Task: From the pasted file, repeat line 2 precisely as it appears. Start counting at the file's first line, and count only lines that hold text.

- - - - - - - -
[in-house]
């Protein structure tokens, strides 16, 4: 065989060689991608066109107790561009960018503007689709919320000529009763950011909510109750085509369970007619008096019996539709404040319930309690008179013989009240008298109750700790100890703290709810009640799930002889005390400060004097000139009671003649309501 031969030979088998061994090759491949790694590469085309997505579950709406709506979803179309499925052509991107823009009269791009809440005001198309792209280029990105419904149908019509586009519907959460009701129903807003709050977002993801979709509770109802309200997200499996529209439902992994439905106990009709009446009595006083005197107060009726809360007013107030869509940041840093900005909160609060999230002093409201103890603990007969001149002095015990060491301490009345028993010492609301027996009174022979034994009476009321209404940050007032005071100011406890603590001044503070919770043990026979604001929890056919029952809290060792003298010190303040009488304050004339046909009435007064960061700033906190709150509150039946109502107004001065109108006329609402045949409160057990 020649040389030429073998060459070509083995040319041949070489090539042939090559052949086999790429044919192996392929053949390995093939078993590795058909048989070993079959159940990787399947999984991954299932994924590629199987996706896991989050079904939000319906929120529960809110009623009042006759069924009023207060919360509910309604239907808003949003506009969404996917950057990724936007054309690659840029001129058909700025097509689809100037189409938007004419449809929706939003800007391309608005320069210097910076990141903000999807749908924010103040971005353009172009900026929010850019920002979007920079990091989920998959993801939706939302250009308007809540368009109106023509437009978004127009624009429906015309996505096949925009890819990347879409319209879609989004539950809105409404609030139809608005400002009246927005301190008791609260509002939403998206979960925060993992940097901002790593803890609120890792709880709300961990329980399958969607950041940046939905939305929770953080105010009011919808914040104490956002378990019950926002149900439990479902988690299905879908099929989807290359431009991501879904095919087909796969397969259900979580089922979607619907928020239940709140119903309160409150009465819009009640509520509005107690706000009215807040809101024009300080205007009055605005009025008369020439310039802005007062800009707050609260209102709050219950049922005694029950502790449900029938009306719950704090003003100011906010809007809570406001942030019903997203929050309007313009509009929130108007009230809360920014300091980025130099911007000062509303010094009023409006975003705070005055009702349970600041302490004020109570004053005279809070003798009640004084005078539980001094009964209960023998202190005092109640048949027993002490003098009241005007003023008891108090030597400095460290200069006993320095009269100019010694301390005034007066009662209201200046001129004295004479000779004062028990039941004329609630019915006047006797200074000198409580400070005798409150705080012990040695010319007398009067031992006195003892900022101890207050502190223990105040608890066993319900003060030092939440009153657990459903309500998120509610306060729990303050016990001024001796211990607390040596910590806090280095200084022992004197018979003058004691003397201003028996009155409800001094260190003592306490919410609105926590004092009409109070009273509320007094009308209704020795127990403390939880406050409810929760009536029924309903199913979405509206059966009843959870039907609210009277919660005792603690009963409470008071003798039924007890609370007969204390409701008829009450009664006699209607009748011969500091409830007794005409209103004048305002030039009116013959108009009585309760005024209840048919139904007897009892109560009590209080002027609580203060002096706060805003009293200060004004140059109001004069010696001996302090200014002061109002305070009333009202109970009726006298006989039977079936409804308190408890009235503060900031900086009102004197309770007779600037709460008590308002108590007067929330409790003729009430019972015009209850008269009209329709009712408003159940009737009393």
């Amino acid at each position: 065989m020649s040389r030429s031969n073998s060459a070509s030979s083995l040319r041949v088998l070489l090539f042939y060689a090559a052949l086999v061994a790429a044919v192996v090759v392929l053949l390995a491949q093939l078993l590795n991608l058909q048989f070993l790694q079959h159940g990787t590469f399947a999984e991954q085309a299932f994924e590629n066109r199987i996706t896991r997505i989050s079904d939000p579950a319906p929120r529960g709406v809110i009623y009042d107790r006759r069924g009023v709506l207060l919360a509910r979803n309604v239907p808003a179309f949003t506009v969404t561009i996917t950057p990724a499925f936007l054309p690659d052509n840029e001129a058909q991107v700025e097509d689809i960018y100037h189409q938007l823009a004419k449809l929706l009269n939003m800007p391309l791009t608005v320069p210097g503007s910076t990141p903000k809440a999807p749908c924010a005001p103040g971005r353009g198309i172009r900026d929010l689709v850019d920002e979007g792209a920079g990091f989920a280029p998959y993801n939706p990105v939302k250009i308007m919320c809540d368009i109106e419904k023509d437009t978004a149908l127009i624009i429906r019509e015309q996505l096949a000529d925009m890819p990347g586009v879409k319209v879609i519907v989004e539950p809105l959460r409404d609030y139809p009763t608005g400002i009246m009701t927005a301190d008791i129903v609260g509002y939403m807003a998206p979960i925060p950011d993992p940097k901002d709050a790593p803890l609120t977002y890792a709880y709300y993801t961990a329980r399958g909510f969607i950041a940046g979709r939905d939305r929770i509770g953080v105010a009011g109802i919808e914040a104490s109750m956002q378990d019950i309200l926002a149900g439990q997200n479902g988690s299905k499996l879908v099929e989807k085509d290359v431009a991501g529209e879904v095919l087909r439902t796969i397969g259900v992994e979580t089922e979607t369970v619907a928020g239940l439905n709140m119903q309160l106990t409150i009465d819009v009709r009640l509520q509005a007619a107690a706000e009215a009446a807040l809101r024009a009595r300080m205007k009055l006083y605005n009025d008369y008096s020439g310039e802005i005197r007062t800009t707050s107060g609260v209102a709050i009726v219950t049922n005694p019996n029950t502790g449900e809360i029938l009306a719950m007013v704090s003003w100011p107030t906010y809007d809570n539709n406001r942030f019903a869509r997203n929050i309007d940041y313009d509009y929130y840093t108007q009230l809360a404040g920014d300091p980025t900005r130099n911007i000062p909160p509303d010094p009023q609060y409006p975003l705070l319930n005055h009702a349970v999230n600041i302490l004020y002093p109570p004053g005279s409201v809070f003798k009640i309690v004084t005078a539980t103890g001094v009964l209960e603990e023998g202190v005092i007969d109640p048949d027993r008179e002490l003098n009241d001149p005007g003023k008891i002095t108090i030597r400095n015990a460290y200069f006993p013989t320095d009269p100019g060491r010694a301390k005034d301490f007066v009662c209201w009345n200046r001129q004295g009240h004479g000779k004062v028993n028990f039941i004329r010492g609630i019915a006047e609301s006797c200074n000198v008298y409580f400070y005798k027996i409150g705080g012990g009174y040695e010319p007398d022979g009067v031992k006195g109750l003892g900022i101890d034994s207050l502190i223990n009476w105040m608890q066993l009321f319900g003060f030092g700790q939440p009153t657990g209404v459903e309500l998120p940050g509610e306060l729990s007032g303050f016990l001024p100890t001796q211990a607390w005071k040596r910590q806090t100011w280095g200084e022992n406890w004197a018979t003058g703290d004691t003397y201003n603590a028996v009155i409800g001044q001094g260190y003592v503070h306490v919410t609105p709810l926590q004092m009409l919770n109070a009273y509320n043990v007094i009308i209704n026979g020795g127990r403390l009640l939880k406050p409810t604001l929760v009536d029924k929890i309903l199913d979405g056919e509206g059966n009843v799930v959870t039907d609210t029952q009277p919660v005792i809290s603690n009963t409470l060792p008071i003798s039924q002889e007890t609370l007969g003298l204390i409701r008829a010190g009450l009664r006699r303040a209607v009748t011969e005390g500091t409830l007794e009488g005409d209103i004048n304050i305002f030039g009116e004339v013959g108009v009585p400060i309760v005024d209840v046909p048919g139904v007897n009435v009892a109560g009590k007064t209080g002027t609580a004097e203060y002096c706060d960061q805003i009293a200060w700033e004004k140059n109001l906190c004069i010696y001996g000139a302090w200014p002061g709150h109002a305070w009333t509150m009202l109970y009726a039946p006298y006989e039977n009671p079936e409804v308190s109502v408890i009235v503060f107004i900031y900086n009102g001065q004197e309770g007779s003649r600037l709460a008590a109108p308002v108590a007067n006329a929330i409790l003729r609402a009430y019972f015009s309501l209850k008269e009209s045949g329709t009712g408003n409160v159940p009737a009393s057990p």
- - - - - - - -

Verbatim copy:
């Protein structure tokens, strides 16, 4: 065989060689991608066109107790561009960018503007689709919320000529009763950011909510109750085509369970007619008096019996539709404040319930309690008179013989009240008298109750700790100890703290709810009640799930002889005390400060004097000139009671003649309501 031969030979088998061994090759491949790694590469085309997505579950709406709506979803179309499925052509991107823009009269791009809440005001198309792209280029990105419904149908019509586009519907959460009701129903807003709050977002993801979709509770109802309200997200499996529209439902992994439905106990009709009446009595006083005197107060009726809360007013107030869509940041840093900005909160609060999230002093409201103890603990007969001149002095015990060491301490009345028993010492609301027996009174022979034994009476009321209404940050007032005071100011406890603590001044503070919770043990026979604001929890056919029952809290060792003298010190303040009488304050004339046909009435007064960061700033906190709150509150039946109502107004001065109108006329609402045949409160057990 020649040389030429073998060459070509083995040319041949070489090539042939090559052949086999790429044919192996392929053949390995093939078993590795058909048989070993079959159940990787399947999984991954299932994924590629199987996706896991989050079904939000319906929120529960809110009623009042006759069924009023207060919360509910309604239907808003949003506009969404996917950057990724936007054309690659840029001129058909700025097509689809100037189409938007004419449809929706939003800007391309608005320069210097910076990141903000999807749908924010103040971005353009172009900026929010850019920002979007920079990091989920998959993801939706939302250009308007809540368009109106023509437009978004127009624009429906015309996505096949925009890819990347879409319209879609989004539950809105409404609030139809608005400002009246927005301190008791609260509002939403998206979960925060993992940097901002790593803890609120890792709880709300961990329980399958969607950041940046939905939305929770953080105010009011919808914040104490956002378990019950926002149900439990479902988690299905879908099929989807290359431009991501879904095919087909796969397969259900979580089922979607619907928020239940709140119903309160409150009465819009009640509520509005107690706000009215807040809101024009300080205007009055605005009025008369020439310039802005007062800009707050609260209102709050219950049922005694029950502790449900029938009306719950704090003003100011906010809007809570406001942030019903997203929050309007313009509009929130108007009230809360920014300091980025130099911007000062509303010094009023409006975003705070005055009702349970600041302490004020109570004053005279809070003798009640004084005078539980001094009964209960023998202190005092109640048949027993002490003098009241005007003023008891108090030597400095460290200069006993320095009269100019010694301390005034007066009662209201200046001129004295004479000779004062028990039941004329609630019915006047006797200074000198409580400070005798409150705080012990040695010319007398009067031992006195003892900022101890207050502190223990105040608890066993319900003060030092939440009153657990459903309500998120509610306060729990303050016990001024001796211990607390040596910590806090280095200084022992004197018979003058004691003397201003028996009155409800001094260190003592306490919410609105926590004092009409109070009273509320007094009308209704020795127990403390939880406050409810929760009536029924309903199913979405509206059966009843959870039907609210009277919660005792603690009963409470008071003798039924007890609370007969204390409701008829009450009664006699209607009748011969500091409830007794005409209103004048305002030039009116013959108009009585309760005024209840048919139904007897009892109560009590209080002027609580203060002096706060805003009293200060004004140059109001004069010696001996302090200014002061109002305070009333009202109970009726006298006989039977079936409804308190408890009235503060900031900086009102004197309770007779600037709460008590308002108590007067929330409790003729009430019972015009209850008269009209329709009712408003159940009737009393």